Saturday, November 10, 2007

Nationalism and Violence...


Last night I had a very interesting experience. It was one which I will probably never forget and I think it might help shape a little bit of who I want to become.

I'm an RA, so when problems arise in the dorms, I have a responsibility to deal with them. Another piece of useful information is the fact that Drury University, where I'm getting my BA, is a wet campus. That means that while it's legal for people of age to drink alcohol on campus, it's also about a thousand times easier for underaged students to drink as well. Everyone in my hall is underaged, and they all tend to binge drink every weekend. (I'm wondering whether this is an American phenomenon or not. It wouldn't surprise me.)

Anyway, last night I was sleeping when I heard a man's voice yelling outside of my room at about 3am. I open the door to find one of the international students screaming at my residents, who had already shut the door and weren't coming out. This international was IRATE. He also (as well as my residents, as I found out later) reeked of alcohol as well, which I'm sure is where most of this controversy stems from.

After getting the international kid back in his hall and talking to my residents, I found out that this all stems from one of the guests that my residents had making fun of the international kid's country. All it was were two drunk guys making fun of the place where they each come from. This got the international so upset that he was willing to step outside and smash this other kid's face in. Perhaps I don't have that strong of a national identity (which makes sense. Who from my generation would be proud to call America home?), but I can't imagine a scenario where someone making fun of my country would drive me to want to physically assault them. It's absurd.

After I talked to my kids, I walked downstairs to put the incident down in the log book so we can have documentation of the whole deal, and I see the international kid sitting in the first floor lobby. Apparently he was waiting for the other kid to come back downstairs so he could finish what they'd started. He told me that if he sees this kid again, no matter whether it was the same night or any time later, he was going to beat him down. Besides the fact that this alarmed me as an RA, it alarmed me as a person.

I was reminded of my parents, sadly. When my big brother and I would be walloping each other, they'd tell us, "Violence doesn't solve anything. Why do you want to fight?" From the third person perspective that this situation gave me, I could see that they were right. Even if these two guys succeeded in knocking each other's teeth out, would it solve the question of whose country was better? No. It would just make each other hate each other's country more. Nobody would win. If, in opposed to fighting, one of them said, "Look, I'm sorry. This is stupid. I'm sorry for offending you," I bet that it would go a heck of a lot further for international relations.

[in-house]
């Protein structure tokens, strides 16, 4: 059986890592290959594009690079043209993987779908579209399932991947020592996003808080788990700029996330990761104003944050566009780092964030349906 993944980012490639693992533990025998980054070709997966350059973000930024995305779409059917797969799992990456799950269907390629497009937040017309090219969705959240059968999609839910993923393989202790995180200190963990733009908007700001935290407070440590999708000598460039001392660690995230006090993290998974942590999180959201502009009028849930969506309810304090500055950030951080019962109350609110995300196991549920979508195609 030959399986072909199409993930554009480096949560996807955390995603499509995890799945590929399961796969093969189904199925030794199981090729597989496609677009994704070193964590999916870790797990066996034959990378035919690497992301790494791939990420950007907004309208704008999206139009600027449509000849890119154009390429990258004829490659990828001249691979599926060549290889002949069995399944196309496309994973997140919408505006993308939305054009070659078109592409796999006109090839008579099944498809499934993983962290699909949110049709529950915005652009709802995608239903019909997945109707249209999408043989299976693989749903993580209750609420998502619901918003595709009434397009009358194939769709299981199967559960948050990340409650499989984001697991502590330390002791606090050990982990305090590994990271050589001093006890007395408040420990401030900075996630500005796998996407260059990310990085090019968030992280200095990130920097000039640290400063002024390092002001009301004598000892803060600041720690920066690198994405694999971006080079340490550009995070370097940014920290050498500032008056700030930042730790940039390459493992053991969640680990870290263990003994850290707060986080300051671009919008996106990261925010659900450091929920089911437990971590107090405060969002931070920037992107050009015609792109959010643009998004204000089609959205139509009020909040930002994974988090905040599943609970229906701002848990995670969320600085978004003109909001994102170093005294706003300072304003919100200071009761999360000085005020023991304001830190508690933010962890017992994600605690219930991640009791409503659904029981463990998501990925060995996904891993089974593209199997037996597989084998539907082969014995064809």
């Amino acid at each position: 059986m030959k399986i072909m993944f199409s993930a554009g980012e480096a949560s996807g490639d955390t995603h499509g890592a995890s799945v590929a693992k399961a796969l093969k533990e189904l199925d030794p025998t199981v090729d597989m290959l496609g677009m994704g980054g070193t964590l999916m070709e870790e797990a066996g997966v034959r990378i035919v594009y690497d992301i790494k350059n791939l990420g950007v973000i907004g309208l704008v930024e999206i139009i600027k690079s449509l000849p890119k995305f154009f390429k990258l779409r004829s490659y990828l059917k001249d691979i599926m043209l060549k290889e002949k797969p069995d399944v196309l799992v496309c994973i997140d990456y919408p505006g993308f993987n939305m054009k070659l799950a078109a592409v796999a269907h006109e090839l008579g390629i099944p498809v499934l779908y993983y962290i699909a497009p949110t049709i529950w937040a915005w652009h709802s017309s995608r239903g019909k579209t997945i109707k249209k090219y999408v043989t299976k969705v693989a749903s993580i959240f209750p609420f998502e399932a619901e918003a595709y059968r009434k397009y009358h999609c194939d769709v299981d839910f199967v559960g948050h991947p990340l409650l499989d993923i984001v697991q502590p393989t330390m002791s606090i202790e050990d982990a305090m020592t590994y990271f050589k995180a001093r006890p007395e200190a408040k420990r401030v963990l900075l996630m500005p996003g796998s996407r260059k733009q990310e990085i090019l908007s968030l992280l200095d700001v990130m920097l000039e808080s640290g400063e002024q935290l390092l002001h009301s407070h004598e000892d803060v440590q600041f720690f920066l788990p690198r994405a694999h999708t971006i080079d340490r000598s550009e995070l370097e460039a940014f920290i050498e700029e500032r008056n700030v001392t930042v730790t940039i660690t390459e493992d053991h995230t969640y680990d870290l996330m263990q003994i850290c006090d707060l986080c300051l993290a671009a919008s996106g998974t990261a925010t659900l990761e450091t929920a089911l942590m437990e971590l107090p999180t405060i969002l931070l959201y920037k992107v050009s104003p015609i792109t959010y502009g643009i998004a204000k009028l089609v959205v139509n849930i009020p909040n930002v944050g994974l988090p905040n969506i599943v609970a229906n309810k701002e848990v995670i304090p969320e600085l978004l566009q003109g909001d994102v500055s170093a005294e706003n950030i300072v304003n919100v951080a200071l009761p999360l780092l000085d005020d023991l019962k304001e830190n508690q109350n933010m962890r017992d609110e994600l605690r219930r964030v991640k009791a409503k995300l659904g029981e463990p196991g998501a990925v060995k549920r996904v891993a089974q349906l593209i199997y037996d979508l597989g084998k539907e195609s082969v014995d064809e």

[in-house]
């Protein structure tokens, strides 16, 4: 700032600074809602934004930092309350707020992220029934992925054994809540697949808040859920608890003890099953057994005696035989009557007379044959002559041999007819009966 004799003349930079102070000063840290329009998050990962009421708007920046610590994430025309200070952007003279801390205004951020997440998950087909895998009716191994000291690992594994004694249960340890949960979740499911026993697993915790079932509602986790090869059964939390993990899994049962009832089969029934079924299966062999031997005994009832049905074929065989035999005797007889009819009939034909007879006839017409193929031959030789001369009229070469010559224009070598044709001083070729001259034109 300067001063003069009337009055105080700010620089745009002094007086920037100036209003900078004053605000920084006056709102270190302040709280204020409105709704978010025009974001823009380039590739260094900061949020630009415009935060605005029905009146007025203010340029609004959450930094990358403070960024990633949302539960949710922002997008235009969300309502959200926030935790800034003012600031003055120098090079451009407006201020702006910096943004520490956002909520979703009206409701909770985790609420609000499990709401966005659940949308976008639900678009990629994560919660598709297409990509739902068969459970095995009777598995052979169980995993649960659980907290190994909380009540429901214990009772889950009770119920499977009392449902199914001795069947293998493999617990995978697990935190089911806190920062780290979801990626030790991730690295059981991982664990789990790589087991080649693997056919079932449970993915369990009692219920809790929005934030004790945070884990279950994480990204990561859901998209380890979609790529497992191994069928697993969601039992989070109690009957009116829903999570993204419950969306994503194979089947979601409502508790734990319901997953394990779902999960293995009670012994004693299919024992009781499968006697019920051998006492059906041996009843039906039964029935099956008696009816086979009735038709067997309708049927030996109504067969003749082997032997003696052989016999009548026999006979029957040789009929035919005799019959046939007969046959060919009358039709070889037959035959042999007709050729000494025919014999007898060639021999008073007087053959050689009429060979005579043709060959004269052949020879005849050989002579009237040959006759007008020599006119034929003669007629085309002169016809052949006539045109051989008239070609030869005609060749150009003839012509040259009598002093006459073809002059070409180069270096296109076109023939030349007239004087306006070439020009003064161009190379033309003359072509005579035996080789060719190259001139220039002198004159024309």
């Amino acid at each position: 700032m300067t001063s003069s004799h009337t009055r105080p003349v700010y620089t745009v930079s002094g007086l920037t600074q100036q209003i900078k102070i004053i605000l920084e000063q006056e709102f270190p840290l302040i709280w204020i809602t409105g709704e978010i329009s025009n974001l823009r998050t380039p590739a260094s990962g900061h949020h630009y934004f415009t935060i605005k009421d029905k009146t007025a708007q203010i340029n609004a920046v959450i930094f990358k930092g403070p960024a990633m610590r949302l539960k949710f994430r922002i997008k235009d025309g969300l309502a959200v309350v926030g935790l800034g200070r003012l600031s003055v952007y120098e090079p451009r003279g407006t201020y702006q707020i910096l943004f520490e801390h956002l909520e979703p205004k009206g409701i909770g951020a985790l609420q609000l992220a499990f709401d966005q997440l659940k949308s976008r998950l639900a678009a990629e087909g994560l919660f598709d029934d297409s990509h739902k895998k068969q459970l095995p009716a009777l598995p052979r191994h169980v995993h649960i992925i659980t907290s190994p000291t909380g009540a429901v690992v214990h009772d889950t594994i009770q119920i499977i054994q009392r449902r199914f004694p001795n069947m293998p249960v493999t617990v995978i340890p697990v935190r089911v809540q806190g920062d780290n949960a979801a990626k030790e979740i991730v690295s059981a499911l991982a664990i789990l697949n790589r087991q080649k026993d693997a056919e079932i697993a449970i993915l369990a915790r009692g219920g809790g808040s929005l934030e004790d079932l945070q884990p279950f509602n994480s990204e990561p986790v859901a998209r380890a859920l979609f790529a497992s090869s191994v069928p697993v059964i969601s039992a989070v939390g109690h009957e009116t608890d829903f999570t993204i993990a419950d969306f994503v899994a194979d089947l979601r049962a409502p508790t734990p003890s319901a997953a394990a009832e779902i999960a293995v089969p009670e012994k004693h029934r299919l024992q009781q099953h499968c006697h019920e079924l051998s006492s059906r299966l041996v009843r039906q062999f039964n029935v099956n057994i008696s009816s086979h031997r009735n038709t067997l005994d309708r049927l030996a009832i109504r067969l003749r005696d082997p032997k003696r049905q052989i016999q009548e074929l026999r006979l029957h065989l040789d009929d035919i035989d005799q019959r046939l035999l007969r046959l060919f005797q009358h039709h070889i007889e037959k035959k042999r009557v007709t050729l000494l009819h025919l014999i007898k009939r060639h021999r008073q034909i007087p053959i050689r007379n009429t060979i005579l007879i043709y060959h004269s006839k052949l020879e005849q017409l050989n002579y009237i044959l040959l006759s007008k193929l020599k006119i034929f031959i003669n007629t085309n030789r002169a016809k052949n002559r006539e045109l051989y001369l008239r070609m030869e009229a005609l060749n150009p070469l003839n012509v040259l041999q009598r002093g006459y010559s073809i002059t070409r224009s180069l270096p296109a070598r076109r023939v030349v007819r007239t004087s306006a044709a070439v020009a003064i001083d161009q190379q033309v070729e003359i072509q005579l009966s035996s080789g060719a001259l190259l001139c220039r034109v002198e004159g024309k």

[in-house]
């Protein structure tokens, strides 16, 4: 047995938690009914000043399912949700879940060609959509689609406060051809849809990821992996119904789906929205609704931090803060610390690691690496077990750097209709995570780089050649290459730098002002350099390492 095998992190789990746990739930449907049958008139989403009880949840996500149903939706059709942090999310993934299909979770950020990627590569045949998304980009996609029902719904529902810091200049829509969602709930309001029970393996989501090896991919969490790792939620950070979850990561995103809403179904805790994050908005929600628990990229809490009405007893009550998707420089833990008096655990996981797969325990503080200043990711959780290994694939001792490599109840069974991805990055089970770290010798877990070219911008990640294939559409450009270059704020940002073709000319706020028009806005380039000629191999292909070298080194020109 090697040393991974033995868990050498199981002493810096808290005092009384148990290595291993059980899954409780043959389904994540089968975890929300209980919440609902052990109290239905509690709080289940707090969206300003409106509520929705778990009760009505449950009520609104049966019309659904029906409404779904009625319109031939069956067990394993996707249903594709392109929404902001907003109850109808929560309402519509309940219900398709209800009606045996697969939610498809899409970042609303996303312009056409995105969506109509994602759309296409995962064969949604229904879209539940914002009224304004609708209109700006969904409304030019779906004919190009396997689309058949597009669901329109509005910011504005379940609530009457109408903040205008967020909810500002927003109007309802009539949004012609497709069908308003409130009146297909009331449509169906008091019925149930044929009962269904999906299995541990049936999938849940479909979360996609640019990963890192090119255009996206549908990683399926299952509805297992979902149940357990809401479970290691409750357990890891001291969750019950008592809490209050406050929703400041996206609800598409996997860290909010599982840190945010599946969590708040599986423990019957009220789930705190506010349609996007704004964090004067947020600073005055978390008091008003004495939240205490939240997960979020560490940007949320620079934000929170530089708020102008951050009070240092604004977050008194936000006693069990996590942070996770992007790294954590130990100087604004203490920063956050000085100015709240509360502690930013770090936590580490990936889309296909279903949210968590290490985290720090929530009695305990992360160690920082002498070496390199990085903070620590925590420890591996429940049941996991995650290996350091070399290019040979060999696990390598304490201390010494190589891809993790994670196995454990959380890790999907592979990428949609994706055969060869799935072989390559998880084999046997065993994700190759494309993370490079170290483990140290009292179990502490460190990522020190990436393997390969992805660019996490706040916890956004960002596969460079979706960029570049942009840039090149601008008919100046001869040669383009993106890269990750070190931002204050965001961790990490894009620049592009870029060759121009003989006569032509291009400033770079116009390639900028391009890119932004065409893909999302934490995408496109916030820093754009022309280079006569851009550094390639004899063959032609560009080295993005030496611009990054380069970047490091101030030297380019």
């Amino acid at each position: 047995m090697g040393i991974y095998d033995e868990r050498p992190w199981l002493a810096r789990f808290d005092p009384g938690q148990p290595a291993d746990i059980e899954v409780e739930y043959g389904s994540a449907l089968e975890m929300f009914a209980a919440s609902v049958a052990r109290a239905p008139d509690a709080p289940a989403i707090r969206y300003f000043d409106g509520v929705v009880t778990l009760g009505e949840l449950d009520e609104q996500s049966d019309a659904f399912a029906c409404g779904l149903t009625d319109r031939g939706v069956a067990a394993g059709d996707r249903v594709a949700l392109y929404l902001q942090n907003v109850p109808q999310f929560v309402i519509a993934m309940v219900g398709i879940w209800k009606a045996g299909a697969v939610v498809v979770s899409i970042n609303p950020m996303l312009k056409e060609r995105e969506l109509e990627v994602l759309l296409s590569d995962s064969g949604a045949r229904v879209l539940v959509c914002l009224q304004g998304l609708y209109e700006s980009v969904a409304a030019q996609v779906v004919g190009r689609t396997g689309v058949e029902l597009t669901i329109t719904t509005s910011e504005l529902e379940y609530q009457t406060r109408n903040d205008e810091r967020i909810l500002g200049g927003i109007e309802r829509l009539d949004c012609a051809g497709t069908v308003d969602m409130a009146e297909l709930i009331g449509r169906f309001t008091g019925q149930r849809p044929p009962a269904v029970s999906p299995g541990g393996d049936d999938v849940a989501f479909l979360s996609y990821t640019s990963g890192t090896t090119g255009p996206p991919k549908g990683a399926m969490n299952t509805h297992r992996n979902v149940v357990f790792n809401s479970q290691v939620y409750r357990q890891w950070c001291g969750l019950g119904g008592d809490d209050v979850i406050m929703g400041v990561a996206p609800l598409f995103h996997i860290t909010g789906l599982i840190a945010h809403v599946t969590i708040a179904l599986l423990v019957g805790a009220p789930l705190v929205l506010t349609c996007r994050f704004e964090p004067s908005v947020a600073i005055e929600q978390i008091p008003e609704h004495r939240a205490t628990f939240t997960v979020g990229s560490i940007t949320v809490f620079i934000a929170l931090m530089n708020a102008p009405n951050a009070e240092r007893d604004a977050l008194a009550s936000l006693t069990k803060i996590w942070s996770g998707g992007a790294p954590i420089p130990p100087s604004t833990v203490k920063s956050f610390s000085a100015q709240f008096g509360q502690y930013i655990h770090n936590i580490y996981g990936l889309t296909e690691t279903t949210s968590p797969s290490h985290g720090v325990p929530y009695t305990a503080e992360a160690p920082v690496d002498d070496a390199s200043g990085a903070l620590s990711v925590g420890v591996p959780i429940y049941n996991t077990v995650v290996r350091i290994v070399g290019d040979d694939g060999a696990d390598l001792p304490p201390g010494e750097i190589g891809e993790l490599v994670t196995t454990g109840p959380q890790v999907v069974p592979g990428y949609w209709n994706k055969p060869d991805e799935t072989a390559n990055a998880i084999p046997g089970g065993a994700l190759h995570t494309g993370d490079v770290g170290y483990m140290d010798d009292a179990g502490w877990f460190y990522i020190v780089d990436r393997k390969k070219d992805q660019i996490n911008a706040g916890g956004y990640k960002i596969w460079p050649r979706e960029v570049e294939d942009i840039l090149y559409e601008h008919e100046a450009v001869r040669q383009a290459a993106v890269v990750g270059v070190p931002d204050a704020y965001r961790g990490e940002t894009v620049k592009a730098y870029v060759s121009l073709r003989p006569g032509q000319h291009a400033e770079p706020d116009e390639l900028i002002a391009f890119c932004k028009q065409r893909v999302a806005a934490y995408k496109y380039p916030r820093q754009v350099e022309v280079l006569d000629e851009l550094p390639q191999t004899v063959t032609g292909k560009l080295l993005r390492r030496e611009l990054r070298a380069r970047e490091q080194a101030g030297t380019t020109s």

What I want to remember is this:
A) I'm pretty sure that violence really DOESN'T solve anything. It just creates more problems. No one really wins in the way that they would like to.
B) Nationalism is really stupid and chauvinistic. If we are really supposed to care about each other (like every religion states), then we need to get past it.
C) Binge drinking + slander = problems.

4 comments:

Danielle said...

true that. i think i would feel disgusting as a person if i fought with someone. and you're right--does it really make those people feel better? or is it just for their ego?

PeterAtLarge said...

A sad story, Mark. I'm wondering whether you made the attempt to find out from your "international" what it was that he found so insulting? Perhaps there was meat, here, for some improved international understanding. Or perhaps he was just too drunk...? Cheers, PaL

Anonymous said...

Sorry this just struck me now, but I realized you were wondering if binge drinking was an American phenomenon.

...I know plenty of international students that drink like fish. I don't know for certain, but I suspect it has more to do with maturity than culture.

kourtney said...

Bing drinking happens everywhere... But aside from that, maybe it wasn't chauvinistic nationalism that was so upsetting. I'm like you-- I don't get very upset when people say things about the US. However, if I were, let's say, in France, and feeling homesick or out of place, I might be more sensitive to my French peers slamming my home.
(I do get pretty annoyed when people ask me about Dorothy and Toto while I'm up here in Nebraska!)
Happy Thanksgiving (In a few days)!